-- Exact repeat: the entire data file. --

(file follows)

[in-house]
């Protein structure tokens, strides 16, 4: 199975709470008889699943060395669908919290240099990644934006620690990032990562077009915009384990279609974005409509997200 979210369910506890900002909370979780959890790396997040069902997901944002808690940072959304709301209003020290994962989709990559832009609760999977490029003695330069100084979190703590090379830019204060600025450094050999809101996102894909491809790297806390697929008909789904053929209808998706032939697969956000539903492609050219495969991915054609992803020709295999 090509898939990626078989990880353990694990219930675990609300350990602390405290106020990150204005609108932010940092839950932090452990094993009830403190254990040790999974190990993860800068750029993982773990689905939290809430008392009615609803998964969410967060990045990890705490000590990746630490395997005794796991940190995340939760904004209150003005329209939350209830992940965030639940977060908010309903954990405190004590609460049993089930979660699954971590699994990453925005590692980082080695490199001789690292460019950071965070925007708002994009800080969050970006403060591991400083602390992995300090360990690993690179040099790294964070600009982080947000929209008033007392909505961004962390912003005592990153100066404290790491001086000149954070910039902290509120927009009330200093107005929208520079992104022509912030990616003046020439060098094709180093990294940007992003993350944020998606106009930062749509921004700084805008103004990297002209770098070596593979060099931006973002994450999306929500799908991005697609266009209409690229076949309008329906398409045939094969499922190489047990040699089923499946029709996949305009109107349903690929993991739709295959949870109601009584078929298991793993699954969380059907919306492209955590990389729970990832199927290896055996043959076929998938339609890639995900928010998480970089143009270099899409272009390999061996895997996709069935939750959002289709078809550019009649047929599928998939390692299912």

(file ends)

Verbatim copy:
[in-house]
């Protein structure tokens, strides 16, 4: 199975709470008889699943060395669908919290240099990644934006620690990032990562077009915009384990279609974005409509997200 979210369910506890900002909370979780959890790396997040069902997901944002808690940072959304709301209003020290994962989709990559832009609760999977490029003695330069100084979190703590090379830019204060600025450094050999809101996102894909491809790297806390697929008909789904053929209808998706032939697969956000539903492609050219495969991915054609992803020709295999 090509898939990626078989990880353990694990219930675990609300350990602390405290106020990150204005609108932010940092839950932090452990094993009830403190254990040790999974190990993860800068750029993982773990689905939290809430008392009615609803998964969410967060990045990890705490000590990746630490395997005794796991940190995340939760904004209150003005329209939350209830992940965030639940977060908010309903954990405190004590609460049993089930979660699954971590699994990453925005590692980082080695490199001789690292460019950071965070925007708002994009800080969050970006403060591991400083602390992995300090360990690993690179040099790294964070600009982080947000929209008033007392909505961004962390912003005592990153100066404290790491001086000149954070910039902290509120927009009330200093107005929208520079992104022509912030990616003046020439060098094709180093990294940007992003993350944020998606106009930062749509921004700084805008103004990297002209770098070596593979060099931006973002994450999306929500799908991005697609266009209409690229076949309008329906398409045939094969499922190489047990040699089923499946029709996949305009109107349903690929993991739709295959949870109601009584078929298991793993699954969380059907919306492209955590990389729970990832199927290896055996043959076929998938339609890639995900928010998480970089143009270099899409272009390999061996895997996709069935939750959002289709078809550019009649047929599928998939390692299912």